World Library  
Flag as Inappropriate
Email this Article

Chaim Hezekiah Medini


Chaim Hezekiah Medini

Rabbi Chaim Hezekiah Medini

Chaim Hezekiah Medini, (Jerusalem 7 Cheshvan 5594 (1834) – Hebron, 24 Kislev 5665 (1905), also known by the title of his chief halakhic work, Sdei Chemed- was a rabbinical scholar during the nineteenth century. His name was originally Hezekiah, Chaim, "life", was added during a period of serious illness. This led to his initials spelling Chacham, appropriately a play on words that also means a sage, although spelled differently it was pronounced similarly.

His parents were Jerusalem Rabbi Raphael Asher Eliyahu Medini and his wife Kalu Vida. He married his first wife Rivka at the age of eighteen, and studied Torah under the Rishon L’Tzion (Sephardic Chief Rabbi) Yitzchak Kubo and Rabbi Joseph Nissim Burla, the head of the Jerusalem rabbinical court. He received his ordination (semichah) at the age of nineteen. His father's sudden death in 1853 compelled Rabbi Haim Hezekiah to move to Constantinople where he and his family were supported by wealthy cousins, happy to have the great scholar amongst them. Even though his cousins were generous, he did not want to overburden them, so he also began to tutor children for a number of hours a day to make some income, devoting most of his time to Torah study. Although recognized as a scholar and offered a position on the city's rabbinical court, he refused, preferring to devote his time to study and writing. It was in Constantinople that he published his first work, Michtav L'Chizkiyahu in 1865 (5625). His recognition spread and eventually took its toll. He longed for peace and quiet to study and write.

When traveling Jewish merchants from the Crimea offered him the rabbinate there, he accepted and moved to Kara-Su-Bazar (modern day Bilohirsk), in Crimea, where he served from 1867 until 1899, establishing a yeshiva and raising the level of observance of the community that had been without a rabbi for many years. He had one son and three daughters. His only son died in 1868 (5628) and Chaim Chizkiyahu wrote a sefer in memory of his son and called it Or Li ("Light Unto Me"), and published it in Smyrna in 5634 (1874.) In humility the author published the book anonymously. It contains responsa and Talmudic interpretations. He also wrote a halachic work entitled Paku'ot Sadeh (Jerusalem, 1900,) and Sefer Bakashot (Odessa, 1879,) containing piyutim (liturgical poems) which Oriental Jewish communities included in their services on Shabbat and festivals. The latter was republished in an enlarged edition under the name Ne'im Zemirot (Warsaw, 1886.) He is also the author of several collections of responsa which appeared in various books by other authors.

During his 33 years in KaraSubazar he wrote the greater part of his chief work, the Sede Chemed, corresponding with sages around the world to clarify the laws as stated. This work is in form an encyclopedia of responsa, and was, together with Isaac Lampronti's Pachad Yitzchak, the main indexing resource for responsa until the emergence of modern resources such as the Talmudic Encyclopedia and the Otzar ha-Poskim database.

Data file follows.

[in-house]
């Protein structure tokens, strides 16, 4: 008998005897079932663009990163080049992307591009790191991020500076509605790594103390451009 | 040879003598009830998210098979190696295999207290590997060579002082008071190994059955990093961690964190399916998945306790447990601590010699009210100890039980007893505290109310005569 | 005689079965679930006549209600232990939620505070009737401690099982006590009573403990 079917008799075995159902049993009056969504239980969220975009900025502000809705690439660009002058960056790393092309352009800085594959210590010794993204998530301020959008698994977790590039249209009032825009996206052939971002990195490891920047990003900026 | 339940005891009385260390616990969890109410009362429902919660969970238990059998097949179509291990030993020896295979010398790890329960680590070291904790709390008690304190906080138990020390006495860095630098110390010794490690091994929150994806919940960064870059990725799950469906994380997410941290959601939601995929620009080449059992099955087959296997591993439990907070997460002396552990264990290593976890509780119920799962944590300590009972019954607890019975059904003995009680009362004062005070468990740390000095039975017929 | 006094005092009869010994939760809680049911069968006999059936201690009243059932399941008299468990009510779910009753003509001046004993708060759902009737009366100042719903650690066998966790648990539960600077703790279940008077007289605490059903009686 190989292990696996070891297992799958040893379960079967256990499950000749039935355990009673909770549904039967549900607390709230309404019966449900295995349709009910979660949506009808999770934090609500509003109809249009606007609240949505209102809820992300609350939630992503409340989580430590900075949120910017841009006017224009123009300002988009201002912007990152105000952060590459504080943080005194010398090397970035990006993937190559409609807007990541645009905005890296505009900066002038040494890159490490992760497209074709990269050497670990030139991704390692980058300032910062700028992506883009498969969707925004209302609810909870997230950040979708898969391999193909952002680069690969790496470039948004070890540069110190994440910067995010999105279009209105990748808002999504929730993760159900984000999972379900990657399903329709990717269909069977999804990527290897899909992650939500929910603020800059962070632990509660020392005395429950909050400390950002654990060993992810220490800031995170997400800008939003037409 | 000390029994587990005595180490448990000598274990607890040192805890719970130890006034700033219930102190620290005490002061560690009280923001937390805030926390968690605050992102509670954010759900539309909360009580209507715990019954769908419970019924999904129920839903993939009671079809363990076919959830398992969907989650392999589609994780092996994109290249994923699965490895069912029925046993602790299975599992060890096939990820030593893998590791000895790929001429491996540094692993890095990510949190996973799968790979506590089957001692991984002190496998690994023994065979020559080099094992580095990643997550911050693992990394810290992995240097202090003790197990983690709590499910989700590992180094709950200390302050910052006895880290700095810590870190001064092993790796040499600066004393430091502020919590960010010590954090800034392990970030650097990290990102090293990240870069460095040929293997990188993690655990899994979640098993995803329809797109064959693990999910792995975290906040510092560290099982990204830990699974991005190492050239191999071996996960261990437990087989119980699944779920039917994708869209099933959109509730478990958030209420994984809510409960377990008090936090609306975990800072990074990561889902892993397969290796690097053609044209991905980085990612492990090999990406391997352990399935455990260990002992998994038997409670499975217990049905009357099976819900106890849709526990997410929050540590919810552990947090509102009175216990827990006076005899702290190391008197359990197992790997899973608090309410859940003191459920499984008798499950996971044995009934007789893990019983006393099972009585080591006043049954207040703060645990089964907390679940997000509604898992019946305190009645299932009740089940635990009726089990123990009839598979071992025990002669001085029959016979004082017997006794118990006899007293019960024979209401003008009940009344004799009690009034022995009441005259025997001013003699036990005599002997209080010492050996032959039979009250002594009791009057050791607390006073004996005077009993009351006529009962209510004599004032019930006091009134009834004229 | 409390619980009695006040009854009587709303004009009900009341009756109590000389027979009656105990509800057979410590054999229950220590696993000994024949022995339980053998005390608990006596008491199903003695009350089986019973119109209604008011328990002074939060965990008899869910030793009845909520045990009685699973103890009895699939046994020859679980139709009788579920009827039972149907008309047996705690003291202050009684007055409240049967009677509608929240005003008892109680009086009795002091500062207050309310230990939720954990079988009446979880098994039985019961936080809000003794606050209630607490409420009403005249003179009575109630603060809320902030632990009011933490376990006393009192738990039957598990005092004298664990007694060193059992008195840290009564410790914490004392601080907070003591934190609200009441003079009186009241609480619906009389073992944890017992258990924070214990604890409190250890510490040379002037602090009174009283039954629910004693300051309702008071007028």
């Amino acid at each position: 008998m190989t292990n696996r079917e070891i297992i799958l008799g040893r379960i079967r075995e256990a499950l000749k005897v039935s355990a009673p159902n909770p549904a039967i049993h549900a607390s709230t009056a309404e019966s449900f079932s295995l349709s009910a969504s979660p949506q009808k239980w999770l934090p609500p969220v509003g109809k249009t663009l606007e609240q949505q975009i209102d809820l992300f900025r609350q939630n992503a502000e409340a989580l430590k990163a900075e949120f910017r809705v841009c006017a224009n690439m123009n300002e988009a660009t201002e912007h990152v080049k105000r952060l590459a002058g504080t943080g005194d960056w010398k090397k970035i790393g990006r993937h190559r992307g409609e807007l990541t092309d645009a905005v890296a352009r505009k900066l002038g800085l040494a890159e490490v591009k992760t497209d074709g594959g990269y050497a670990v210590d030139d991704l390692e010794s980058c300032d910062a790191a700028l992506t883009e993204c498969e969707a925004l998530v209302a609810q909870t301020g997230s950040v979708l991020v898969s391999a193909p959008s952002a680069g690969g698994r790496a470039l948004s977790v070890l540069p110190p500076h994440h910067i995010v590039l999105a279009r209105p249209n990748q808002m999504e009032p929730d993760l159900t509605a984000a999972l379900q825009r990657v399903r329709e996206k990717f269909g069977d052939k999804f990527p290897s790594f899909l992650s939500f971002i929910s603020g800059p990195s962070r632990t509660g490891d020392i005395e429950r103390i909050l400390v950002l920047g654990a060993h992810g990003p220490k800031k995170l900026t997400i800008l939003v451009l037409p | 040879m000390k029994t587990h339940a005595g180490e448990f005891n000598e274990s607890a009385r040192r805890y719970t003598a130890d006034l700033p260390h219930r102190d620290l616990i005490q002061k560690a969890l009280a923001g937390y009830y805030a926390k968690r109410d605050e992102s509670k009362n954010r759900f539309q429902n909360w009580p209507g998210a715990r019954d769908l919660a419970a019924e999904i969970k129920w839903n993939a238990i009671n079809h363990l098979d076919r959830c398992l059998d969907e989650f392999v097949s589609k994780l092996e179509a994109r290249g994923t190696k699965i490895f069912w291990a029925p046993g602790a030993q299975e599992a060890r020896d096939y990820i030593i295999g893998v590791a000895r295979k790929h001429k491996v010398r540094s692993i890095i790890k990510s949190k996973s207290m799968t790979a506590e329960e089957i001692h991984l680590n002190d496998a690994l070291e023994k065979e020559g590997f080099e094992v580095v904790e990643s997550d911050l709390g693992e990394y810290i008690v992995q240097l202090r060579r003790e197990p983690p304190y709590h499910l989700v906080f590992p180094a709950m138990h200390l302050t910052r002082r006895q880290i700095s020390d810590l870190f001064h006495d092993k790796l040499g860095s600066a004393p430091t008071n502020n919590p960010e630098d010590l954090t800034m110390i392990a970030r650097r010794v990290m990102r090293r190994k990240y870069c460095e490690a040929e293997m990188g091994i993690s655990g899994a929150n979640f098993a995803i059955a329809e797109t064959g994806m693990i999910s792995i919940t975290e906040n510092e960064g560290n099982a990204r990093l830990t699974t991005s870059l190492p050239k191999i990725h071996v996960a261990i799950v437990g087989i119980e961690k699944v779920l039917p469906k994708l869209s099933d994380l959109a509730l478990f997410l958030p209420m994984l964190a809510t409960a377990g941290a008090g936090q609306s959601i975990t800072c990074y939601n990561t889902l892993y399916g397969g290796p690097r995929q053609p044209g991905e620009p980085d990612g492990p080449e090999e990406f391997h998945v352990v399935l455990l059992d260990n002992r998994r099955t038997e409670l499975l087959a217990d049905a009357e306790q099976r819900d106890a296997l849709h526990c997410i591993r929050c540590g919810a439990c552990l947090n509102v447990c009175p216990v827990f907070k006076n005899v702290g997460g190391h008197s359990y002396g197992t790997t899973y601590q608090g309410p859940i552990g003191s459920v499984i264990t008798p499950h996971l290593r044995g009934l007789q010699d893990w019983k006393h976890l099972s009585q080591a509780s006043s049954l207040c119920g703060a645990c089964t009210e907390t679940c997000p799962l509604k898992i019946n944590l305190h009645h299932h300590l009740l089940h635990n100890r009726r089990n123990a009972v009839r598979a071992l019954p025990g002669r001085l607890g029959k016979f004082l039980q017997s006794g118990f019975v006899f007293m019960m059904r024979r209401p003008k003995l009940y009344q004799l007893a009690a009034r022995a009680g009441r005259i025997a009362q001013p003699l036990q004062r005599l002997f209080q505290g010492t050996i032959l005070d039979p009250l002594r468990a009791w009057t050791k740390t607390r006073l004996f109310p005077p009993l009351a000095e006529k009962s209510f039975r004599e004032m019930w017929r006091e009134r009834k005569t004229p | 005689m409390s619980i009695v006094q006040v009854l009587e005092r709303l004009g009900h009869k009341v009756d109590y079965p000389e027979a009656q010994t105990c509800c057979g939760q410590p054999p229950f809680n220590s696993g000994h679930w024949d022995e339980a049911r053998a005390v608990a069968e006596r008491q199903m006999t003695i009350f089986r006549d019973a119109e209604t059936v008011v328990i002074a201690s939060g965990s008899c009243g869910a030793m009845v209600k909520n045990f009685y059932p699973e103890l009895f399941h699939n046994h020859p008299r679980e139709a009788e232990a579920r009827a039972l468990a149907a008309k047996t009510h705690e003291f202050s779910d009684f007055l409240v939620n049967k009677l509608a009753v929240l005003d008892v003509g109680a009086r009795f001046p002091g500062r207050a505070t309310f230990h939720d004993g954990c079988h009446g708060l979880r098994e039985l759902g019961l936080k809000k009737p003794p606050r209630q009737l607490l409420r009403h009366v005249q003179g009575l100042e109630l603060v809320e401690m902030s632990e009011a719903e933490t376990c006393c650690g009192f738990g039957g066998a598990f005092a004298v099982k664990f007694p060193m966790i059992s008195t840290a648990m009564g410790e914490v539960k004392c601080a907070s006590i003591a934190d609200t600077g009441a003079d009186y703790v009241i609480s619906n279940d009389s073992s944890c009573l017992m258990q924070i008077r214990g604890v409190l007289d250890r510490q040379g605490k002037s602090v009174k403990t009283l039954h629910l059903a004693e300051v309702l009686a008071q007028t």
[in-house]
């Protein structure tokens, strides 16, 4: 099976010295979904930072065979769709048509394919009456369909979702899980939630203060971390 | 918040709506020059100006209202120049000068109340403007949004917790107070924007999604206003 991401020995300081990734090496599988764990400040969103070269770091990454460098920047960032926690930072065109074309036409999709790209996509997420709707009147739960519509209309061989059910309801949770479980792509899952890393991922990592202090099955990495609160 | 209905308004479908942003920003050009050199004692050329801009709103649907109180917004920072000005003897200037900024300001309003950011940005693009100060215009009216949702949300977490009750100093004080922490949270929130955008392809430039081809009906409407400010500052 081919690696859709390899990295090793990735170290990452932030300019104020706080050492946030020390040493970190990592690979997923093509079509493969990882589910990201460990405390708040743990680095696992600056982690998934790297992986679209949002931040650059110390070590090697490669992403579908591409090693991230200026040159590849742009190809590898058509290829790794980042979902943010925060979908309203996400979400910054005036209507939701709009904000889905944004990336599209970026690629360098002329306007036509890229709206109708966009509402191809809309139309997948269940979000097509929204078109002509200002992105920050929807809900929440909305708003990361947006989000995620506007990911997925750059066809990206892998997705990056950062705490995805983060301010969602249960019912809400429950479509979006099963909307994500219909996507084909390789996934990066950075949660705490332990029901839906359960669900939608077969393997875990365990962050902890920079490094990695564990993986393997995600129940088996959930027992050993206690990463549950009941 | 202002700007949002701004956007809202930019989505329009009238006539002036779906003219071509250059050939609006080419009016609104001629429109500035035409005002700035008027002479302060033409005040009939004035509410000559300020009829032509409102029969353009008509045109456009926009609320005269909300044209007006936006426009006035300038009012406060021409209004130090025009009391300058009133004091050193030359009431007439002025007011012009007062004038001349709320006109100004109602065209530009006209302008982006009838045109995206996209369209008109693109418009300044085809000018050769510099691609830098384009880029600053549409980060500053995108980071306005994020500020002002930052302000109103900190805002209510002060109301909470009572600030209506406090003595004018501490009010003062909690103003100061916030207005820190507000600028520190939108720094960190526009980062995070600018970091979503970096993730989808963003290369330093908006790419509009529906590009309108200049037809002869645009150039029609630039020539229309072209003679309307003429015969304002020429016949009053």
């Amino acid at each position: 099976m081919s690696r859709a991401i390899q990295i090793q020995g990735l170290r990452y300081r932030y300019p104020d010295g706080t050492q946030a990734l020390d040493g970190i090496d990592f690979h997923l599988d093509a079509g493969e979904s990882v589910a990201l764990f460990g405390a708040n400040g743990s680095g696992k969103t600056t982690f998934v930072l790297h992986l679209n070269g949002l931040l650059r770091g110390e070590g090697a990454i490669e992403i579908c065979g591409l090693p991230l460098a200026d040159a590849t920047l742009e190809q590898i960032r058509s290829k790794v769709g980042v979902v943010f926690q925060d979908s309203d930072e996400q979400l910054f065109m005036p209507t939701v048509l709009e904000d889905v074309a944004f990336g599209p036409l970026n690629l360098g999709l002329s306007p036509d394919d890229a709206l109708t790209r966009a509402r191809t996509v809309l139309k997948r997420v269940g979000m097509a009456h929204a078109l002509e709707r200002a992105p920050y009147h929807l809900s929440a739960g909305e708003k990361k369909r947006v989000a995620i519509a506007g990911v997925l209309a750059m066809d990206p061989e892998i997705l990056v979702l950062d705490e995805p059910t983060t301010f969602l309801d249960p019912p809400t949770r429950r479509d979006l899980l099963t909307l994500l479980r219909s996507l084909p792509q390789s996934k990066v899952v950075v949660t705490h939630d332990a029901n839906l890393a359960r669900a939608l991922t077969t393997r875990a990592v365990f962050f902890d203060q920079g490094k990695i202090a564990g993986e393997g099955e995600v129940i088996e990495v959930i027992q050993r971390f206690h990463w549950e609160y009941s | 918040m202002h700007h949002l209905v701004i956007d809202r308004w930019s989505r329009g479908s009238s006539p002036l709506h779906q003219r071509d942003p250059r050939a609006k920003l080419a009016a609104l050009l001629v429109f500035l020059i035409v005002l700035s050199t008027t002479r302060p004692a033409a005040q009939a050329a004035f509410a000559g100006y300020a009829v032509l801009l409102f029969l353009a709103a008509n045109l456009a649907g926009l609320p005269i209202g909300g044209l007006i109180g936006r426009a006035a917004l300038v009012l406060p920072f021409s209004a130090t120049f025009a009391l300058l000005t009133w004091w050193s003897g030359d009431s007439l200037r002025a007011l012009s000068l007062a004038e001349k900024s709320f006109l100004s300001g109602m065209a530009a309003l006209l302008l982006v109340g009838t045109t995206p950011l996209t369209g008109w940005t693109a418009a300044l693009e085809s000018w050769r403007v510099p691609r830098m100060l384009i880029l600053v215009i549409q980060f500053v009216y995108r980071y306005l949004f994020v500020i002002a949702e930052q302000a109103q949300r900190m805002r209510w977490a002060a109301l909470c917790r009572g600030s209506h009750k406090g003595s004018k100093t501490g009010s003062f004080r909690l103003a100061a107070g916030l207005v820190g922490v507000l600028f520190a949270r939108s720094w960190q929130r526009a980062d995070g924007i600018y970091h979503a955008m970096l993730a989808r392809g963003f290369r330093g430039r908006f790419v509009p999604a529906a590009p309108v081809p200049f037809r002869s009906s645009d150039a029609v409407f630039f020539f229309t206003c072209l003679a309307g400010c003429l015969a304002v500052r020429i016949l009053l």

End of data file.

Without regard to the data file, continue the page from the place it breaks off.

In 1899 Medini returned to Palestine, staying at first in Jerusalem for two years. Upon hearing that he was suggested as Rishon Letzion, Sephardi Chief Rabbi, he moved to Hebron in 1891, hoping to be allowed to study in peace. However, shortly after his arrival Hebron's two major Torah scholars, Eliyahu Mani and Yosef Franco, died and a search for a new chief rabbi of Hebron had begun. At first, Medini rejected all offers but eventually relented and served as chief rabbi there until his death in 1904.


  • Miktav le-HizkiyahuTalmudic studies and responsa; Part 1, Part 2 (Smyrna, 1865).
  • Or Li — responsa; (Smyrna, 1874).
  • Paku'ot Sadeh — (Jerusalem, 1900).
  • Sede Chemed — his chief work, a 9 volume encyclopedic collection of laws and decisions in alphabetical order (Warsaw, 1890). Vol. 1, Vol. 2, Vol. 3, Vol. 4, Vol. 5,
This article was sourced from Creative Commons Attribution-ShareAlike License; additional terms may apply. World Heritage Encyclopedia content is assembled from numerous content providers, Open Access Publishing, and in compliance with The Fair Access to Science and Technology Research Act (FASTR), Wikimedia Foundation, Inc., Public Library of Science, The Encyclopedia of Life, Open Book Publishers (OBP), PubMed, U.S. National Library of Medicine, National Center for Biotechnology Information, U.S. National Library of Medicine, National Institutes of Health (NIH), U.S. Department of Health & Human Services, and, which sources content from all federal, state, local, tribal, and territorial government publication portals (.gov, .mil, .edu). Funding for and content contributors is made possible from the U.S. Congress, E-Government Act of 2002.
Crowd sourced content that is contributed to World Heritage Encyclopedia is peer reviewed and edited by our editorial staff to ensure quality scholarly research articles.
By using this site, you agree to the Terms of Use and Privacy Policy. World Heritage Encyclopedia™ is a registered trademark of the World Public Library Association, a non-profit organization.

Copyright © World Library Foundation. All rights reserved. eBooks from Project Gutenberg are sponsored by the World Library Foundation,
a 501c(4) Member's Support Non-Profit Organization, and is NOT affiliated with any governmental agency or department.